Mussolini supporters march in Italy as Minister Meloni shuts down rave | Italy

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Politicians from Italy’s left-wing Democratic Party said they would ask questions in parliament after more than 2,000 supporters of Benito Mussolini converged on the fascist dictator’s hometown over the weekend, with Giorgia Meloni’s government having been criticized for instead focusing on shutting down an illegal rave.

Fascist sympathizers from across Italy waved with stiff arms while expressing their support for Meloni – whose party, Brothers of Italy, has neo-fascist roots – as they gathered in Predappio, the town of Emilia- Romagna where Mussolini was born and buried, to mark the 100th anniversary of his march on Rome, the event that launched Italy’s fascist era.

The city’s events organized by the descendants of Mussolini and the neofascist group Arditi d’Italia began on Friday, the anniversary of the start of Milan’s march towards Rome before seizing power two days later, and ended on Sunday with a walk to the Mussolini family crypt in San Cassiano Cemetery.

But Italy’s new interior minister, Matteo Piantedosi, focused on another gathering in the same province – an unauthorized rave at an abandoned warehouse on the outskirts of Modena. On Sunday, he ordered the eviction of more than 3,000 people from the Witchtrek 2K22 Halloween event, a three-day party that was due to end on Tuesday.

The police shut down a rave in Modena. Photography: Elisabetta Baracchi/EPA

Andrea Orlando, a Democratic Party politician and former justice minister, suggested the government should have focused more on the fascist “rave” in Predappio, which he said was “in my opinion…much more disturbing.” He asked, “Was it legal?

Displays of fascist sympathy are prohibited by Italian law, which also prohibits the reconstitution of fascist parties. Sandra Zampa, a senator from the Democratic Party, said she would raise the issue of Predappio in parliament.

“They marched calmly and cheerfully,” she said. “Do Prime Minister Giorgia Meloni and Interior Minister Matteo Piantedosi have nothing to say about this? Is there no repentance for the violation of the legislation which prohibits the reconstitution of the fascist party and the apology of the regime?

Hardening the raves was a flagship campaign policy of Meloni’s Brothers of Italy and its far-right coalition partner, the League, led by Matteo Salvini, now deputy prime minister.

The two leaders have regularly accused the last interior minister, Luciana Lamorgese, of taking a soft approach to raves, including a six-day event in August last year which Meloni said was filled with “drugs and alcohol”.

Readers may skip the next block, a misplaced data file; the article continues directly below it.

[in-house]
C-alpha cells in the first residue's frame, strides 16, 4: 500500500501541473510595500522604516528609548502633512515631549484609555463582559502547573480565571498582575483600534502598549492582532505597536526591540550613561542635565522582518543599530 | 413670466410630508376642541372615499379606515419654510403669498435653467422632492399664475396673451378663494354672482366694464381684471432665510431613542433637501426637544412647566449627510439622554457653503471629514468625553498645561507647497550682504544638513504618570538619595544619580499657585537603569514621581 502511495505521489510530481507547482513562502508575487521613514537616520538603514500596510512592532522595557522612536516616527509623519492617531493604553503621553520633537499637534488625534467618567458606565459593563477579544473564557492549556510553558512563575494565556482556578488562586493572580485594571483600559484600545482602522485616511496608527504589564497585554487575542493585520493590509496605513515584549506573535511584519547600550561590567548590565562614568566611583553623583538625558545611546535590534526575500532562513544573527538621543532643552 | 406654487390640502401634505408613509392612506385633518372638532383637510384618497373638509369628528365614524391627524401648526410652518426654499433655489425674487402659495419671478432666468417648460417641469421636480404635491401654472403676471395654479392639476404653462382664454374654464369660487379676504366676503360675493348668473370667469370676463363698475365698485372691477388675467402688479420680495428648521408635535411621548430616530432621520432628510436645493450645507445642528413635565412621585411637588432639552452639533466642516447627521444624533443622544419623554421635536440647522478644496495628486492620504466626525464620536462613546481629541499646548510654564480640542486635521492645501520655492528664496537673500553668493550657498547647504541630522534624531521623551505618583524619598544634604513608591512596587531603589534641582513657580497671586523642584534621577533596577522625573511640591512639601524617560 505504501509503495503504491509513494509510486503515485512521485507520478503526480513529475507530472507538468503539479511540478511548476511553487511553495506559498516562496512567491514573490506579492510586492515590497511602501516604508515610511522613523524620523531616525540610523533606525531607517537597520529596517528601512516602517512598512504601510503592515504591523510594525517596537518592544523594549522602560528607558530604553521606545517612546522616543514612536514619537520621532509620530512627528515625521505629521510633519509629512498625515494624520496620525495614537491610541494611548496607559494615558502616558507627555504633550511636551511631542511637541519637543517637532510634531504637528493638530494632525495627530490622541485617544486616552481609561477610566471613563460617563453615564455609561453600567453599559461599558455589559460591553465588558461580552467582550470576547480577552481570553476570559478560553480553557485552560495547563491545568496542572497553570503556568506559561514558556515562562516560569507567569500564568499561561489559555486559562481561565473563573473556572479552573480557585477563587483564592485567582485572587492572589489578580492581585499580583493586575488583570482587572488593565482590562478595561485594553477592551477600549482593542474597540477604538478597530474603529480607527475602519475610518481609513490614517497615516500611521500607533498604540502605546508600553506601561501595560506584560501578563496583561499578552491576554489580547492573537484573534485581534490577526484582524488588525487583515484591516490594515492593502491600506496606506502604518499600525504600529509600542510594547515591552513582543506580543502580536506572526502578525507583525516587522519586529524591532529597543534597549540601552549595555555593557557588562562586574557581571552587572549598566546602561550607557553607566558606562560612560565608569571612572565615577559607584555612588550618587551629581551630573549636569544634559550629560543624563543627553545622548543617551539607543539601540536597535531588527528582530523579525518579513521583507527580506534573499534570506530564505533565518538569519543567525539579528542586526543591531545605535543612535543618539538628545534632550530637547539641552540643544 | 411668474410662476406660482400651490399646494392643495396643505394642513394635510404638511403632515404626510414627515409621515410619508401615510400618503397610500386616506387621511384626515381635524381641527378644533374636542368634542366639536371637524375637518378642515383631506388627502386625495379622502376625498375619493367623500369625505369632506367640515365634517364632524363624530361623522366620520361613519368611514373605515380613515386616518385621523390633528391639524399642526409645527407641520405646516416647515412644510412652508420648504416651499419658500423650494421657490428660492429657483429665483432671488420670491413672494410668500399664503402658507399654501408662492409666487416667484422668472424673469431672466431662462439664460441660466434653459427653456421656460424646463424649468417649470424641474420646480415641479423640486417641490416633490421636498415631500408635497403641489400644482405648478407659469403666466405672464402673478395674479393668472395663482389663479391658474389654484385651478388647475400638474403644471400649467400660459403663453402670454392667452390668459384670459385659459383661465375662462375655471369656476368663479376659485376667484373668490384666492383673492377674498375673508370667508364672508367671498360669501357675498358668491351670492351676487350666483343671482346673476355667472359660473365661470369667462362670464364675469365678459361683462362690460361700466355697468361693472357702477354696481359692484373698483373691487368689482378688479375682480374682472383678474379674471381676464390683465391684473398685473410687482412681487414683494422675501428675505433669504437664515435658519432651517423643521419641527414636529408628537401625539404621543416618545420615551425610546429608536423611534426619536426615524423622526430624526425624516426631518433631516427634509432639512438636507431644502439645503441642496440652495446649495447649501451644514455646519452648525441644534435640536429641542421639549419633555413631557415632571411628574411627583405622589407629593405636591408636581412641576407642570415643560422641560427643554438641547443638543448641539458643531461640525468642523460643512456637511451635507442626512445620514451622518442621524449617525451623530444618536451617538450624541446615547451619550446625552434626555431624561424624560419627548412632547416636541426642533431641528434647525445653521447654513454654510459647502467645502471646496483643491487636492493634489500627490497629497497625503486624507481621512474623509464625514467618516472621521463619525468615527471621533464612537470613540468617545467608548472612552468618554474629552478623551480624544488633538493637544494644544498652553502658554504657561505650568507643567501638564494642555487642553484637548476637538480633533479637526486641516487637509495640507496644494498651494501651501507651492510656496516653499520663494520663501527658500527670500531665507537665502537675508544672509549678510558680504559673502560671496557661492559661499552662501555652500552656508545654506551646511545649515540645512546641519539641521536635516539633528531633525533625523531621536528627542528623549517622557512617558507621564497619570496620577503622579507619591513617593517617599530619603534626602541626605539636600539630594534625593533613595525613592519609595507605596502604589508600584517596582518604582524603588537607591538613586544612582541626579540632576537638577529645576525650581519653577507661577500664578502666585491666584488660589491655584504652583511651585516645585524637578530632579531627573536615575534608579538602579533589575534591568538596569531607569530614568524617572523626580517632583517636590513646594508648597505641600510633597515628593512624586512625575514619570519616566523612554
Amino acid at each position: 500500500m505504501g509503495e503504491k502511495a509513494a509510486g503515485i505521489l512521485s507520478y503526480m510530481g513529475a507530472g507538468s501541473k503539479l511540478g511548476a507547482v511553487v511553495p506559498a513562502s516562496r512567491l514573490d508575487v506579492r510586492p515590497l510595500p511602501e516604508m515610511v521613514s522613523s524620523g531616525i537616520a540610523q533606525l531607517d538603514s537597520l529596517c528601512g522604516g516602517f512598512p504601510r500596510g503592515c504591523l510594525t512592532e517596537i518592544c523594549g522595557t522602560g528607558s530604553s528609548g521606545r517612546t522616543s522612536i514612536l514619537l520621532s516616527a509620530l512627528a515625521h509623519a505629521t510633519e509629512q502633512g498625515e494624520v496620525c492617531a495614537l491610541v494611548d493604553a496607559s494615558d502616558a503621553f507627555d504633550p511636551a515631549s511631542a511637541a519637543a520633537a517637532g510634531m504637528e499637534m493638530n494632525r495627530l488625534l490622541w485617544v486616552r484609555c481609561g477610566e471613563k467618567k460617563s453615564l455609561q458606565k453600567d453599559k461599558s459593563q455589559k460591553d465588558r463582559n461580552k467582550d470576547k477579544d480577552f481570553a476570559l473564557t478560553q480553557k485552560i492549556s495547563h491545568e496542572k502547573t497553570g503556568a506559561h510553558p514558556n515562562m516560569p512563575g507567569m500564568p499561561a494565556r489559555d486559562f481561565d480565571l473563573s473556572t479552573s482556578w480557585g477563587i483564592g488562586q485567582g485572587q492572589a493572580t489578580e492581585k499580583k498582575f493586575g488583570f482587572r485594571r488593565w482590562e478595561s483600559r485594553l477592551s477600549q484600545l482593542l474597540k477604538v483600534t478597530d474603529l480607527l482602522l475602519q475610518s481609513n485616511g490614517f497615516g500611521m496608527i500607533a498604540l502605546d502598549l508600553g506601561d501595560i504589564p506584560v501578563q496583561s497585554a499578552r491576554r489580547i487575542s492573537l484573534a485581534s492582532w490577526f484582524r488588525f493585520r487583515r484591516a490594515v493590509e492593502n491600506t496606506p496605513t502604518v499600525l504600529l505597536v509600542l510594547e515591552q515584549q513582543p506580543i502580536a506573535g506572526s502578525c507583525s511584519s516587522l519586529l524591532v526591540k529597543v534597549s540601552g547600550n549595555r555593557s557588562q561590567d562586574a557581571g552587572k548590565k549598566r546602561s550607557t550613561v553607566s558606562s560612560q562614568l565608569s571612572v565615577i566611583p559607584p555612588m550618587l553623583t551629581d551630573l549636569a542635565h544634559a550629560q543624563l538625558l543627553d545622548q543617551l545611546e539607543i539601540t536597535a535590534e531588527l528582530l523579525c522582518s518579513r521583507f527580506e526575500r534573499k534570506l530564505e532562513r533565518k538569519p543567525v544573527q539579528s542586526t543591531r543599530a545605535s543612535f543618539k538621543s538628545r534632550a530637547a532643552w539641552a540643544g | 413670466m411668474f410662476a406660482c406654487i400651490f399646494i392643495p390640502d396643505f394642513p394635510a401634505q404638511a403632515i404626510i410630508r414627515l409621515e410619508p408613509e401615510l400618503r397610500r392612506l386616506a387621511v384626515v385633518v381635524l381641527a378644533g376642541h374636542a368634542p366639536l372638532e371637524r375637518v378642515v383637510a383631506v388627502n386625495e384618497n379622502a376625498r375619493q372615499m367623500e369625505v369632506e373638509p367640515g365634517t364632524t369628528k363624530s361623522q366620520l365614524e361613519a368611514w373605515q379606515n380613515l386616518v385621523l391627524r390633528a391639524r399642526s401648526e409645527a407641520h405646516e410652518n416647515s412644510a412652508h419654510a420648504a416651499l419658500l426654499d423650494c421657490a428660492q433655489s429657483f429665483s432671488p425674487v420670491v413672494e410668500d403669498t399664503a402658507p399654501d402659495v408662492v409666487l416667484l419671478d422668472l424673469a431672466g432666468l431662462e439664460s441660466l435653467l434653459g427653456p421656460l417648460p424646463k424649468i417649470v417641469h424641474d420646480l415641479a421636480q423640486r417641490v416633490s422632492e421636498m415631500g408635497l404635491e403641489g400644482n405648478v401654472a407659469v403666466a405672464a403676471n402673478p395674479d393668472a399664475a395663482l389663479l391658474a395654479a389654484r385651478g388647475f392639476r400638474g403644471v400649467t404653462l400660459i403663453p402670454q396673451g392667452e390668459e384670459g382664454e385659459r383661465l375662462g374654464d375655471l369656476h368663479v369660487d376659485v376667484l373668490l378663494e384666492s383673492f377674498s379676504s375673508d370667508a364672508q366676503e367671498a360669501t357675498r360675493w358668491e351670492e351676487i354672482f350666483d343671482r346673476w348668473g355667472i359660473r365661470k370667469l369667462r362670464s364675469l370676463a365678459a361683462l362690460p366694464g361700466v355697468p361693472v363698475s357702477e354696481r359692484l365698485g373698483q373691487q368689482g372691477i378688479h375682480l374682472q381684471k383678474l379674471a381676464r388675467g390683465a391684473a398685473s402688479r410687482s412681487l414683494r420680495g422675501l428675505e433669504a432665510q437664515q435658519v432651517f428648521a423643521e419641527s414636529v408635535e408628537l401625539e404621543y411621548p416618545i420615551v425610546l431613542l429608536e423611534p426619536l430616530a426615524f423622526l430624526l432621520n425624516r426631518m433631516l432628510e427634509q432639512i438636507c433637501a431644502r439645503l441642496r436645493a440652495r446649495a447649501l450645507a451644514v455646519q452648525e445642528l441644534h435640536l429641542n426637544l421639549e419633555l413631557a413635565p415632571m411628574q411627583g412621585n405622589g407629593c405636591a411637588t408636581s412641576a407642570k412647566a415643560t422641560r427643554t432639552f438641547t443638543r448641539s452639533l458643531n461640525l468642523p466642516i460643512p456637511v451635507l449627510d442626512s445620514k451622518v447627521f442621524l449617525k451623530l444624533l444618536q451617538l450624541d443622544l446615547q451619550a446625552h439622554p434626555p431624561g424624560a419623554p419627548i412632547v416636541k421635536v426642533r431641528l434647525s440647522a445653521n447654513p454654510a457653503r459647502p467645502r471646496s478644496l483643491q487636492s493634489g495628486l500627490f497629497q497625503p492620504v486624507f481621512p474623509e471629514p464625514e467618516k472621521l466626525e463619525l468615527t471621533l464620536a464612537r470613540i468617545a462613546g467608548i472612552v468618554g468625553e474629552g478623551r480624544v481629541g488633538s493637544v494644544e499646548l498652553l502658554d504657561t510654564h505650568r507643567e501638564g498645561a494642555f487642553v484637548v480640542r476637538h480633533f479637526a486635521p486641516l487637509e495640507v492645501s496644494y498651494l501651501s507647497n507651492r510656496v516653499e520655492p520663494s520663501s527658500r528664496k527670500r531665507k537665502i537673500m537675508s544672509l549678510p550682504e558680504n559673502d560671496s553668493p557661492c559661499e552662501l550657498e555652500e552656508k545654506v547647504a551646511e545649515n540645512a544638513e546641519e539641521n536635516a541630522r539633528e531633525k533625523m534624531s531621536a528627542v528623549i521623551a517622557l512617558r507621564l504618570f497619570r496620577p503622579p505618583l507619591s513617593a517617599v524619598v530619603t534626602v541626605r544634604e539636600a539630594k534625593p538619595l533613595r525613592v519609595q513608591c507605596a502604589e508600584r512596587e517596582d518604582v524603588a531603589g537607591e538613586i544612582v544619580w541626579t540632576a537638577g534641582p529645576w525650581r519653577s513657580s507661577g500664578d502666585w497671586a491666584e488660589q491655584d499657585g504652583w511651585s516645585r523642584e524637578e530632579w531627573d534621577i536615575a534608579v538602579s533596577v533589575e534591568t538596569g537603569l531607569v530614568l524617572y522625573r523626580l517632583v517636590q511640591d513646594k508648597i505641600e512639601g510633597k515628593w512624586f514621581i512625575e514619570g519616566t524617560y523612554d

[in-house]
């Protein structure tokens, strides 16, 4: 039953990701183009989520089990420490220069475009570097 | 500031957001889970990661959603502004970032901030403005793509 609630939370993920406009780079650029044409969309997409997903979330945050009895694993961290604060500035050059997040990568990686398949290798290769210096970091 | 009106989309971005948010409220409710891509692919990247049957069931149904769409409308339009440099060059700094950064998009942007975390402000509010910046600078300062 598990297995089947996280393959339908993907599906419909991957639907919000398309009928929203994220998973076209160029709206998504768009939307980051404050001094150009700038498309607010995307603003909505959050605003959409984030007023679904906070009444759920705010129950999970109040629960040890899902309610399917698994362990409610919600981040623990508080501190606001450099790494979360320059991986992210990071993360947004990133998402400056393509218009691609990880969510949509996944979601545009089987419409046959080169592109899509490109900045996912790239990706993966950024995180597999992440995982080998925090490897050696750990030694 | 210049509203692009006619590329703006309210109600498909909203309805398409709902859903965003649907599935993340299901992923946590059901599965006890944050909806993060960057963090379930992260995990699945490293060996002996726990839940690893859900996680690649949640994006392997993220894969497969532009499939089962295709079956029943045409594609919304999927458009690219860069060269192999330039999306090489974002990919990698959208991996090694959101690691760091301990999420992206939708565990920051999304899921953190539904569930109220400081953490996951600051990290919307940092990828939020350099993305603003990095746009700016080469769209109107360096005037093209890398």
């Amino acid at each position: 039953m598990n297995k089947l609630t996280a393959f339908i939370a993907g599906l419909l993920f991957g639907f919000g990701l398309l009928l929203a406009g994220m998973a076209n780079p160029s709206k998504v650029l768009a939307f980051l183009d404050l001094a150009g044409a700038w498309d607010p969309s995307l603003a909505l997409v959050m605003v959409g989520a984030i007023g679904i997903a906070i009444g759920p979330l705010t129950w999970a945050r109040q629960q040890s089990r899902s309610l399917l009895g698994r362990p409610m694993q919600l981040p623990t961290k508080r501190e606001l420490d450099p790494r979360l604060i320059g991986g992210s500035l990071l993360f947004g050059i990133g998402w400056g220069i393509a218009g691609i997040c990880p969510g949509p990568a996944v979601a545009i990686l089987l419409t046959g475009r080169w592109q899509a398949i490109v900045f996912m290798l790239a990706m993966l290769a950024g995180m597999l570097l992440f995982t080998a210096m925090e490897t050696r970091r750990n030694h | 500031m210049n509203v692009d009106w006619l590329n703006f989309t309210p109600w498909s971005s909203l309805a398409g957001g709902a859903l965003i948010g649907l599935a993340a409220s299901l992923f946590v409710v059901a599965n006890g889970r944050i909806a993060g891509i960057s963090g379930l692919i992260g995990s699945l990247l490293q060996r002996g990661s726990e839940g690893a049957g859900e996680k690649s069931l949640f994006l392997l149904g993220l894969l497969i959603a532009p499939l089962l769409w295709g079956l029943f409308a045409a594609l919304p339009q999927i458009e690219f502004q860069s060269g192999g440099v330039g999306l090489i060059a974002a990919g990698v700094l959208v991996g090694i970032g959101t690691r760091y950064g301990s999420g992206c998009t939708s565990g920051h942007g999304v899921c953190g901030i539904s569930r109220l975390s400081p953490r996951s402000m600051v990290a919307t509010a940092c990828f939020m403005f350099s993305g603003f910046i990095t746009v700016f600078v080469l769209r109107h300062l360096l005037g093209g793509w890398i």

A woman holds a flag with an image of Mussolini at Predappio
A woman in Predappio holds a flag with an image of Mussolini. Photography: Francesca Volpi/Getty Images

In her first speech to parliament as prime minister last week, she said Italy was “not a country for young people” and described a “growing emergency of deviance, made up of drugs, alcohol and crime” which his government planned to combat by getting young people engaged in cultural and sporting activities.

Salvini, who was interior minister in 2018-19, criticized his left-wing opponents for their defense of illegal raves and their concerns about what he called “the return of legality”. “Are we joking aside?” Salvini wrote on Twitter, praising Piantedosi’s hard line against parties and “the dominating thugs”.

Meloni, who in the past has praised Mussolini, told parliament last week that she had never had any sympathy for any type of regime, while denouncing Mussolini’s anti-Jewish laws as the ” lowest point” of Italy.

Ahead of the general election in late September, Meloni presented the Brotherhood of Italy as a conservative and moderate right-wing force, but refused calls to remove the neo-fascist symbol of the tricolor flame from the party logo. The symbol also appears on Mussolini’s tomb.

Mirco Santarelli, the president of the Ravenna unit of Arditi d’Italia, which organized the march in Predappio on Sunday, told La Stampa: “If Meloni got rid of the flame symbol, we wouldn’t vote for her anymore. . She has already distanced herself from Nazi-fascism, because she understood that she had to do so. It would be like a judge asking me if I’m a fascist, I’d say no, or I’d be in trouble.

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